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The Rewind: Swamp Thing

“Science transformed him into a monster. Love changed him even more!”

THE YEAR: 1982
THE WRITER: Wes Craven
THE CAST: Louis Jourdan, Adrienne Barbeau, Dick Durock, Ray Wise

Comic book movies were still far off from being a big thing, mostly due to limits in the special effects needed to give many superheroes their fantastic powers. Horror, however, was a booming business and DC Comics had been publishing a dark man-versus-nature tale that had piqued the interest of one of the genre’s top directors. Despite issues along the way, the movie has stayed a cult favorite.

So let’s wrap a vine around the rewind button and see what happened…


Adapted from the DC Comic Vertigo title by Len Wein and Bernie Wrightson, Swamp Thing Writer/Director Wes Craven was set to take on his biggest project to date. However, once into production Craven’s budget was apparently cut multiple times, leaving him to scramble to rewrite large chunks of the script to compensate.

The reduced budget is readily noticeable in a few respects. Villain Anton Arcane is normally surrounded by a gang of mutant monsters, The Un-Men. In the film we get a single pig-nosed midget, outside of Arcane’s transformation itself. What is left is a blend of generic 80’s action movie military types, one of whom looks uncomfortably like Rambo.

Another painfully obvious issue is in the look of the eponymous hero. Swamp Thing is a living plant, covered in moss and vines, and this was established even before Alan Moore’s amorphous take on the character later the same year. The movie version is, well, a solid green rubber suit. Nothing about it feels like a plant, save small patches of moss here and there. The “vines” are clearly just part of the molded body suit, all of which fold at the joints.

This did, however, lead the film-makers to expand and rely on some quite impressive practical stunt work in lieu of effects heavy monsters and powers, and the film delivers on its action segments in a big way. This was outside of Wes Craven’s comfort zone and a big part of the reason he wanted to take on the project in this first place. It is worth noting that the late Dick Durock, who has played Swamp Thing in all of his live action incarnations, was quite the legendary stunt man, and the movie definitely benefited from having an actor being able to take on all his own fight and stunt work.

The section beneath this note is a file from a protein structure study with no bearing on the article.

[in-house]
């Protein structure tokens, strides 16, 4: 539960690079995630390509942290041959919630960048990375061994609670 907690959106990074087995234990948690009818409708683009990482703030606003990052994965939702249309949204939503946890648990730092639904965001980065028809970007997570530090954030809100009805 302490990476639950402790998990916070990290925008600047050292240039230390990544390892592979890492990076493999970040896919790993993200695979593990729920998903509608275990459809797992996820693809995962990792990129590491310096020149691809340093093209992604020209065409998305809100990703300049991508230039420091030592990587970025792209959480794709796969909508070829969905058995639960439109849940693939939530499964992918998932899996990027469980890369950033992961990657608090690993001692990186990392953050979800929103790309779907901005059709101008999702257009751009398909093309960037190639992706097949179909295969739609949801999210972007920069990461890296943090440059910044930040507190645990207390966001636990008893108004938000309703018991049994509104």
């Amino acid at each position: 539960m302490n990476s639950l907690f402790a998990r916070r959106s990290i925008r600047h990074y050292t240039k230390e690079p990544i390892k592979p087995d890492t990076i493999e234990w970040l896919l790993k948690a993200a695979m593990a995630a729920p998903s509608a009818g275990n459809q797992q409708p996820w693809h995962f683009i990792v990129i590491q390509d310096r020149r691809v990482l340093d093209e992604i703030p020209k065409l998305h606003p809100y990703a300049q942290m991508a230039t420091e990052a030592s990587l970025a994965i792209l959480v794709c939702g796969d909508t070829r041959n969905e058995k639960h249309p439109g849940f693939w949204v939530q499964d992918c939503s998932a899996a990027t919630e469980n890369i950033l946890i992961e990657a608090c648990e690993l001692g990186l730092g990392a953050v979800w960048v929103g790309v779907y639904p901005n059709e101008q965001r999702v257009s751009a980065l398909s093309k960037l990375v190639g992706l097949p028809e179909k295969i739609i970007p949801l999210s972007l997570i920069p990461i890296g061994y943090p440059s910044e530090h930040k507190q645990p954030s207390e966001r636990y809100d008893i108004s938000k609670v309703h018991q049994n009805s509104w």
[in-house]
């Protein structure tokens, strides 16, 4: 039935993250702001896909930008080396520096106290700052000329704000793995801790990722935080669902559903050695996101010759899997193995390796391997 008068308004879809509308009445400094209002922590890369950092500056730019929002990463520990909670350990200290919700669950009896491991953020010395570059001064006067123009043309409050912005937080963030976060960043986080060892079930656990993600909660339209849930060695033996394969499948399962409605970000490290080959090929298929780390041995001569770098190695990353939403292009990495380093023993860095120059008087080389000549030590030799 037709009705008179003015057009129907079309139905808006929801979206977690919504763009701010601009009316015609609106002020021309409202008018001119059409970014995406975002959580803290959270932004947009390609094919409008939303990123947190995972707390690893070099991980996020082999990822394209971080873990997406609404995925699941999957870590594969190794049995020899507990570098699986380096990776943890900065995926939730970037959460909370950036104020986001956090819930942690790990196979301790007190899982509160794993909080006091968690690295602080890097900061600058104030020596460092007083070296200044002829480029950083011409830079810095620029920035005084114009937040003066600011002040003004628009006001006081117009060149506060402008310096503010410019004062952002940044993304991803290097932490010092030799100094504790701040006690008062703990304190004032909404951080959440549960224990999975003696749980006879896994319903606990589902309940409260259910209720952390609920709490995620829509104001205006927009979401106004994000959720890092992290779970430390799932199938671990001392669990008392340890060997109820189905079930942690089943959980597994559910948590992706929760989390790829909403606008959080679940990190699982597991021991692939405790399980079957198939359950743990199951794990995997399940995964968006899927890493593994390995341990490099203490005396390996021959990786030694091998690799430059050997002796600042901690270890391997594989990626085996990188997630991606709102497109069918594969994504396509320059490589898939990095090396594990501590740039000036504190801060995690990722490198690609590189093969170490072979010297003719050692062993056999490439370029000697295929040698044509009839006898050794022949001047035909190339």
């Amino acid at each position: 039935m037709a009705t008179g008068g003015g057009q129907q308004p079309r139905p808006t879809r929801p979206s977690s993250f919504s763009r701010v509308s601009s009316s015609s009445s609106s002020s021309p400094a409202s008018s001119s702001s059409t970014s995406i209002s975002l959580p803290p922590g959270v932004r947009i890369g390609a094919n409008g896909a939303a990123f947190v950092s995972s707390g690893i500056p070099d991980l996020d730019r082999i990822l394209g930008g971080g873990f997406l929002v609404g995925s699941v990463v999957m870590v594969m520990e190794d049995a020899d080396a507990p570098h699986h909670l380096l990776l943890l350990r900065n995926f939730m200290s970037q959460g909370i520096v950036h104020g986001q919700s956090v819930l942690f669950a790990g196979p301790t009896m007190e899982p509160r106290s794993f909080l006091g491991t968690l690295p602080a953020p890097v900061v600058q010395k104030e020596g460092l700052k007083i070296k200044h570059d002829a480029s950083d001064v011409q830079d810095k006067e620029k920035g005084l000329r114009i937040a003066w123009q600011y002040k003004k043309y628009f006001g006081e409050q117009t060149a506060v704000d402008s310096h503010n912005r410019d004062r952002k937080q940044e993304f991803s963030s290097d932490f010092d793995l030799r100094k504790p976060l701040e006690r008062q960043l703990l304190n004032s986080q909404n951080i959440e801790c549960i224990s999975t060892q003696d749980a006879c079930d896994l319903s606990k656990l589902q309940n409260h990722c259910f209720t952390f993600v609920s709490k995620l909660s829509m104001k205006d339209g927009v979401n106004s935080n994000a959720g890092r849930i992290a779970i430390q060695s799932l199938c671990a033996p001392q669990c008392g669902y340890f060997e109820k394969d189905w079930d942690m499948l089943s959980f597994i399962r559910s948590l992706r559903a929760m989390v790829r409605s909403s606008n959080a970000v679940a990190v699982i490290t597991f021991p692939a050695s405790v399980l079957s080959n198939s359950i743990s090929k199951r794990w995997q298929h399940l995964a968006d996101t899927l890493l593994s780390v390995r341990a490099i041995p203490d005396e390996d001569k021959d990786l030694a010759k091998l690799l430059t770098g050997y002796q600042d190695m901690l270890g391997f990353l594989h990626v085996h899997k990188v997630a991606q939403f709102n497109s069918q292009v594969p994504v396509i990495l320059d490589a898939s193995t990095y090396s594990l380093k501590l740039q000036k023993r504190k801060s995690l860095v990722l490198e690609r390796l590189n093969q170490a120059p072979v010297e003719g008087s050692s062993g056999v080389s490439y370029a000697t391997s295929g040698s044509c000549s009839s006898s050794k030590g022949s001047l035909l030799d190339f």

The marketing was a bit odd, as well. It seemed as if the team behind the promotion of the movie weren’t sure what kind of movie they were marketing. The voice-over would lead you to believe that the movie was a cheesy, tongue-in-cheek throwback to old monster movies, and, while there are some nods to that genre, Swamp Thing is quite somber most of the time. However ridiculous the premise may be, it is treated with gravity in the film.

But with the confused marketing and the ever-decreasing budget, despite it not being the film that Wes Craven had intended to make, the film ended up not only a small success but a cult favorite to this day. That’s an odd spot for a film-maker. Of course, shortly after Swamp Thing, Craven went on to create a little thing called A Nightmare on Elm Street, which became an outright cultural phenomenon in the horror world.

Swamp Thing had a resurgence in the comics, diving into its most famous story arc under writer Alan Moore. It also spawned an odd sequel (that we’ll see next week), a live-action television series that lasted three seasons totaling seventy-two episodes, and an animated series that, despite only running for five episodes, resulted in a very successful toy line.

What if Wes Craven didn’t have his budget reduced and was able to have realized his original vision for Swamp Thing? Would, even with the limited special effects of the time, we have seen more of Swamp Thing’s powers? Would we have seen more of the comic’s gruesome Un-Men? Would Adrienne Barbeau have had better hair?

There has been talk, on and off, of a new Swamp Thing movie. Would you rather see a fully-realized CGI Swamp Thing or something attempted with more practical effects again?

Let us know in the comments below!

Fans of the comic will probably be mixed on their reviews, but I do think Swamp Thing is worth a watch. It is a unique movie in its tone. While it does a feel a bit like it doesn’t know what it is, it does manage to have a little something for everyone, and it’s got a certain dark charm about it.



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One Response to The Rewind: Swamp Thing

  1. […] THE INTRO: So, following a successful outing directed by a master of horror, where do you take your dark comic book franchise next? You hire a storied exploitation and porn director to make an over-the-top comedic movie! Obviously. But how does something with such a contrary tone end up being closer to the source material than its more serious predecessor? […]

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